Growing awareness of a digestive disorder triggered by a protein found in wheat and other grains is creating a market in the United States for non-traditional grains— including teff, a staple of the Horn of Africa.
Bread can be a hazardous substance for a little under one percent of the world's population. These people have a genetic disorder called celiac disease, in which gluten— a protein found in wheat, barley and rye— triggers a reaction that causes their immune systems to attack the small intestine. It can result in malnutrition and other problems.
'Who's allergic to bread?'
Anna Quigg was diagnosed with the disorder about seven years ago. As a teenager, she suffered from stomach problems and occasional constipation.
Sometimes she would have the opposite problem. "I couldn't eat anything and not have to rush to the bathroom," she says.
She also suffered from joint pain and anemia. She didn't know what caused her symptoms and never suspected wheat was the problem.
"Who thinks they're allergic to bread?" Quigg says.
Celiac disease is actually more than an allergy. It's an autoimmune disease. The body's defenses mistakenly attack the lining of the small intestine, where nutrients are absorbed, which leads to malnutrition.
Symptoms and severity vary. Quigg's stomach problems, joint pains and anemia are common. Serious cases cause stunted growth in children, and can lead to liver disease, seizures and miscarriages in adults.
Not a rare disorder
According to Alessio Fasano, director of the Celiac Research Center at the University of Maryland, celiac disease used to be considered a rare disorder, found mostly among Europeans.
"Now, with large epidemiological studies done everywhere including here, we can say with a great level of confidence that the disease affects roughly the same percentage of the general population worldwide. That is, roughly one percent," says Fasano. "So, it's not rare at all."
And if it's not rare, that means there are a lot of potential customers looking for gluten-free products. Food manufacturers have caught on. Quigg says it was a lot harder to find gluten-free foods when she was first diagnosed seven years ago.
"I do remember the first time I went grocery shopping it took me about three hours, and I kind-of wanted to cry when I came home because it was just overwhelming."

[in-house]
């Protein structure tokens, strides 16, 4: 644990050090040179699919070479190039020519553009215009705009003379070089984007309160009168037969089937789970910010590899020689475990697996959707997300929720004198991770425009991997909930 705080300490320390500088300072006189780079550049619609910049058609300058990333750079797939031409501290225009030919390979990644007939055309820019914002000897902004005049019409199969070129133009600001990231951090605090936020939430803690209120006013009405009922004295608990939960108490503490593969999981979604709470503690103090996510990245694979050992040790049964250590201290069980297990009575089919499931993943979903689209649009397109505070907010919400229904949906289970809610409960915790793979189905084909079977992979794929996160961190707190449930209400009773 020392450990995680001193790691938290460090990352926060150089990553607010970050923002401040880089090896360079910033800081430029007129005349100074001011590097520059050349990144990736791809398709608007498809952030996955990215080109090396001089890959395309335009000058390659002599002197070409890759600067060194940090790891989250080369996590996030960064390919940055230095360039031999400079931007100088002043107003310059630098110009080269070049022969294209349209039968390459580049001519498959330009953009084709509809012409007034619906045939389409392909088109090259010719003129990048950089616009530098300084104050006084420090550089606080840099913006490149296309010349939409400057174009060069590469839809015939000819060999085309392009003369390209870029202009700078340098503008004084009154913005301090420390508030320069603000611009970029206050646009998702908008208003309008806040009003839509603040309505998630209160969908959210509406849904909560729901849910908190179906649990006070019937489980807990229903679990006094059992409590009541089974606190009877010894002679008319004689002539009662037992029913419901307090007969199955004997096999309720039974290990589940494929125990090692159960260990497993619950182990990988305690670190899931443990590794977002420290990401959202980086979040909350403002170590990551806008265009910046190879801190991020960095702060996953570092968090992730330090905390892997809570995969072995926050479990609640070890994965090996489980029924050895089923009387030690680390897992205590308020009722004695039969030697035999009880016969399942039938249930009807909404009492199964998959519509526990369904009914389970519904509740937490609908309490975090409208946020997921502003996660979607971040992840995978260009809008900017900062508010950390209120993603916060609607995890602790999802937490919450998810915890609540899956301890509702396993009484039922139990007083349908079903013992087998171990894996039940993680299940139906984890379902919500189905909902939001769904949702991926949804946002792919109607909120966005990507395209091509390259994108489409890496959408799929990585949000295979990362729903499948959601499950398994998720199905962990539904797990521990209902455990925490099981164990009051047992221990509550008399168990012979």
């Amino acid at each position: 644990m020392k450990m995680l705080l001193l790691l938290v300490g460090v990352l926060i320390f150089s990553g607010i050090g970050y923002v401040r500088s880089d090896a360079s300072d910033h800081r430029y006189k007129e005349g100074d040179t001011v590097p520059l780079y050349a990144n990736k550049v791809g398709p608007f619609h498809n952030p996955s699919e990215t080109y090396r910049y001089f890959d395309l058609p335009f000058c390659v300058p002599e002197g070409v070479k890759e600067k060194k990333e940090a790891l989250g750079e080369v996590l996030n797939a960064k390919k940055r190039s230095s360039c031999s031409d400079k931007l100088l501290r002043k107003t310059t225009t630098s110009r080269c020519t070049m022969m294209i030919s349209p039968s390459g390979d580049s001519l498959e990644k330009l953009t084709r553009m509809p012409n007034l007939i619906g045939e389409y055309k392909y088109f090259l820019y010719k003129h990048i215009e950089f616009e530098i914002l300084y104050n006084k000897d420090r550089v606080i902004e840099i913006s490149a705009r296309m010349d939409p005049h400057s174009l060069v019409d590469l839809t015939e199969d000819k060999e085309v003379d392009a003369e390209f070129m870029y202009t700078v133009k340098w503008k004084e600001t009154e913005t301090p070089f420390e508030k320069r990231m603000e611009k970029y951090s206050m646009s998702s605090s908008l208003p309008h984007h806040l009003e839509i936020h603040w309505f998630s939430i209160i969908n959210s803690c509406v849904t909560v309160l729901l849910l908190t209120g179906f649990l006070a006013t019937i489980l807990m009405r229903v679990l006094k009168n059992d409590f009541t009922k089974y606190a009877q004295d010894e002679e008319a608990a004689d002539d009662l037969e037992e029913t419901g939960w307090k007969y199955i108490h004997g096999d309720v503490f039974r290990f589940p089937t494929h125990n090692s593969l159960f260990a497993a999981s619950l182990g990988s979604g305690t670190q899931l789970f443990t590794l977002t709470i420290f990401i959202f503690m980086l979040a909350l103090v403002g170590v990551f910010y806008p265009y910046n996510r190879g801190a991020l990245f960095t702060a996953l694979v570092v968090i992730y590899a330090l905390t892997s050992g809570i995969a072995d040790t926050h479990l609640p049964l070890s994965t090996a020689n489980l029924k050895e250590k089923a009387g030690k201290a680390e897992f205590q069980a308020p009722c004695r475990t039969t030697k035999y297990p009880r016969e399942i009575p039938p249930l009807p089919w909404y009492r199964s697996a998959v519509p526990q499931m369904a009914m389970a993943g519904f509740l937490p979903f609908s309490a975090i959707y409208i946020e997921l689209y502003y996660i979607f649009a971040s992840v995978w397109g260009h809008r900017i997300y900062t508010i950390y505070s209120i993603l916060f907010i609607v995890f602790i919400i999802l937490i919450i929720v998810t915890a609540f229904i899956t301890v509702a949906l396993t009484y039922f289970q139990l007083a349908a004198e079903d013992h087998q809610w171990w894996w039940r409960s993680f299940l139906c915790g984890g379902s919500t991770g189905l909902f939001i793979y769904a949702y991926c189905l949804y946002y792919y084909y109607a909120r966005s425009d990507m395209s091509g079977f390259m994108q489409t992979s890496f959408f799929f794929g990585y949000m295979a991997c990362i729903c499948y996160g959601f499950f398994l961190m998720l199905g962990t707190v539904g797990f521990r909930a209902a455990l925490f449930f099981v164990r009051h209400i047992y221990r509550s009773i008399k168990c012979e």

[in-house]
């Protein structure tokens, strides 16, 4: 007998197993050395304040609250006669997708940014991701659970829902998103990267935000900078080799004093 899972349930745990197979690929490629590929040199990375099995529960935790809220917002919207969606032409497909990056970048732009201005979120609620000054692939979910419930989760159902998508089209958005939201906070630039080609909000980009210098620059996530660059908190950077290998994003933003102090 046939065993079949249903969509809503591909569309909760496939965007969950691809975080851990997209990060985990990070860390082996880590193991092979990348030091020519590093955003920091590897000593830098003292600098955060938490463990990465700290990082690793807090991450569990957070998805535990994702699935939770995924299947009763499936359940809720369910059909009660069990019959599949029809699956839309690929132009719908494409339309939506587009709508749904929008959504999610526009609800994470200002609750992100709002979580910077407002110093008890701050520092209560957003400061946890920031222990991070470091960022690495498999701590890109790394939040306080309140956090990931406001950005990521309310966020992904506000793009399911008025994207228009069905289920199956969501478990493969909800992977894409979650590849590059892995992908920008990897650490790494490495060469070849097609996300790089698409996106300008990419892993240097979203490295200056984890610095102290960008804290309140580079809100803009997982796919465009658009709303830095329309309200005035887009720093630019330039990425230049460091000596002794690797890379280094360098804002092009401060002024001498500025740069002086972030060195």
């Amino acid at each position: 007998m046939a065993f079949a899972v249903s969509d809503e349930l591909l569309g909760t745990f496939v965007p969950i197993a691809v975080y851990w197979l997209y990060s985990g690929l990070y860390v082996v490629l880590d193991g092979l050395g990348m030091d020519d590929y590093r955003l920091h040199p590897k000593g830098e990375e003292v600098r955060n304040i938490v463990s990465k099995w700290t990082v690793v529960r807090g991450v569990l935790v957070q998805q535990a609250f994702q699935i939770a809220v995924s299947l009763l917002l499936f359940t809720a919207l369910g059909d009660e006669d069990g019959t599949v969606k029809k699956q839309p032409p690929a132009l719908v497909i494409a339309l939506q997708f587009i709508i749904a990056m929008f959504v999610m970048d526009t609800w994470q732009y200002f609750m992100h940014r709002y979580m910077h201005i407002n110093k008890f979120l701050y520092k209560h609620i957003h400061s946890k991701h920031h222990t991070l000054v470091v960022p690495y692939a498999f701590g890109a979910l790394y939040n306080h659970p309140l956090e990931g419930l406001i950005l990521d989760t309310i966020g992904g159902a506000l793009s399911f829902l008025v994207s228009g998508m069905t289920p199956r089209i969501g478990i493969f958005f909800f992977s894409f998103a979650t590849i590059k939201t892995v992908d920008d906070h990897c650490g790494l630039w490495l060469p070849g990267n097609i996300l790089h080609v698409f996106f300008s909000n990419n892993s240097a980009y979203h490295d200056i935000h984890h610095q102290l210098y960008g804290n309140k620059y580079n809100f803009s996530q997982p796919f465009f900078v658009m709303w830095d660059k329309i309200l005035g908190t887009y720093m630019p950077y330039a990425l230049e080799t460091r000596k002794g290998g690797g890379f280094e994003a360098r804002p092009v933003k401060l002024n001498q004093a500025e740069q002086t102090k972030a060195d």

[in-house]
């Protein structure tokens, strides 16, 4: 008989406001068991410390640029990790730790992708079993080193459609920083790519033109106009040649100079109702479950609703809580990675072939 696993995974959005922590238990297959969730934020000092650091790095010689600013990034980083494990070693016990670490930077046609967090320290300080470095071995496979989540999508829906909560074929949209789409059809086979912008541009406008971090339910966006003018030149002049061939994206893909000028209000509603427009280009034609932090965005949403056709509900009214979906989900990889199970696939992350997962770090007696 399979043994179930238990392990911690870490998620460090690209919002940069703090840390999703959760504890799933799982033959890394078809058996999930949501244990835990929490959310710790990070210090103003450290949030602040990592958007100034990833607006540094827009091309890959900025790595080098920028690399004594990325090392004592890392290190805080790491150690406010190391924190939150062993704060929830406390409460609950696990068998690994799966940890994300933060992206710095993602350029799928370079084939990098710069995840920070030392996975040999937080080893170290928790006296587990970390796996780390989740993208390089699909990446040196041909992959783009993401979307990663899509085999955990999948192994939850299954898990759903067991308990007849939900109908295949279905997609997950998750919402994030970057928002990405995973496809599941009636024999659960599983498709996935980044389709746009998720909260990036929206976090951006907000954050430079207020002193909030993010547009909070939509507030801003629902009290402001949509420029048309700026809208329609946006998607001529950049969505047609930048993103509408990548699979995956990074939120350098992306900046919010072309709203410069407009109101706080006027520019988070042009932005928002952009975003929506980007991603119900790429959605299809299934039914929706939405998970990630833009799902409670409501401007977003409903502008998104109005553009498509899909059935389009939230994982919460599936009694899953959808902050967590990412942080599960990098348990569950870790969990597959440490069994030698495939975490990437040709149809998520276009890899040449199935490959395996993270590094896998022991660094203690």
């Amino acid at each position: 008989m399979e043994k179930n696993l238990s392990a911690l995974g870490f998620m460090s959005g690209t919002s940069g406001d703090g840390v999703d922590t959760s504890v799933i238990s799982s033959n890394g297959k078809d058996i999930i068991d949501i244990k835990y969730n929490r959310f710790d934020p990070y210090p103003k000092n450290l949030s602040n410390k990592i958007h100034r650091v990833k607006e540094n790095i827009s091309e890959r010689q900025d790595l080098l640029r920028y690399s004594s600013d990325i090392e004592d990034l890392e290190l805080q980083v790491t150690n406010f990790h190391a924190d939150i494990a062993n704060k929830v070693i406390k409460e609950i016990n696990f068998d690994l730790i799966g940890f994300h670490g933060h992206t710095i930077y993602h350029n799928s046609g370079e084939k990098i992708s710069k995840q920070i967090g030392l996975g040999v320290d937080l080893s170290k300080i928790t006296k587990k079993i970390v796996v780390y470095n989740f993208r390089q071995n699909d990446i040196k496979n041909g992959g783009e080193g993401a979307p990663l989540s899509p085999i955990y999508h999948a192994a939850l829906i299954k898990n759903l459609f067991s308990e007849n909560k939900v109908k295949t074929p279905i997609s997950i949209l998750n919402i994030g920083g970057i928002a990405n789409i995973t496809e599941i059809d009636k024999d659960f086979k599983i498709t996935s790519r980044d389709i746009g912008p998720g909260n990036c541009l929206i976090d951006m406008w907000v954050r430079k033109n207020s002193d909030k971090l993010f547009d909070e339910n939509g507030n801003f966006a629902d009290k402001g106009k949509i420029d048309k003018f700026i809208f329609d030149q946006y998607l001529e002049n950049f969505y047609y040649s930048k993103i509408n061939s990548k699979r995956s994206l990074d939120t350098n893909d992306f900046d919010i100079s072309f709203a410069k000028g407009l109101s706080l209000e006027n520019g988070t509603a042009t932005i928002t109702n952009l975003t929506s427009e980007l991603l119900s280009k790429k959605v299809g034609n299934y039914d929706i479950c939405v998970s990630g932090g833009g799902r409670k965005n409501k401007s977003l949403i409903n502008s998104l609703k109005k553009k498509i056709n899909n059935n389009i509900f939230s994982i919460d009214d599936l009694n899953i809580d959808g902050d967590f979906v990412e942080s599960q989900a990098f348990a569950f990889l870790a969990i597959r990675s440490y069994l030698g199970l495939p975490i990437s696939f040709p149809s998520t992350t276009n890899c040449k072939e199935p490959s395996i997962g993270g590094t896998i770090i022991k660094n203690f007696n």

Today, she can find products without gluten almost anywhere. The gluten-free market is now worth more than a billion-and-a-half dollars a year.
That's partly because of the growing awareness about celiac disease. But it's also partly because gluten-free has become a new fad diet. Some people without celiac disease say they feel better when they avoid gluten, but many scientists are skeptical.
Whatever the reason, the demand for gluten-free products creates an opportunity for farmers like David Eckert. About eight years ago, he says, he saw a strange sight on a farm near his home in Nevada.
"I just [saw] a crop growing that I'd never seen before," he says, "And I looked at it for a long time. Finally, I [saw] somebody up there in that field one day, and I normally don't do that, but my curiosity got the best of me."
Eckert went up to the farmer and asked what he was growing. It was teff, a staple grain of the Horn of Africa. It does not contain gluten. A couple years went by before Eckert decided to try growing teff himself, replacing some of his alfalfa and maize.
"What comes along to most of us is the almighty dollar," he says. "That's what kind-of impressed me about it was it looked to me like I could do better with this than I could with [maize]."
Eckert says the teff business has been strong. Nevada now grows about half of the teff produced in the United States, worth about a million dollars to the state's farmers.— not a huge segment of the market, but Eckert expects it will grow.
"The non-gluten market, I think is going to be a big market. I think it's just getting there and knowing the right people, getting into the larger companies that are going to really use the product."
Nutritious and delicious?
Companies making gluten-free products use teff partly because it is more nutritious than some of their other main ingredients such as rice flour and potato starch. But teff also has some competition in that role from other grains such as buckwheat, quinoa and amaranth.
Celiac disease patient Quigg sometimes buys bread made with teff and other whole grains. She gives it a tepid endorsement.
"It's O.K.," she says. "It's not as soft. But I think that's expected with a whole-grain bread. But, you know, it's fine."
That could be an obstacle for teff: most Americans— even those with celiac disease— like their bread white and soft.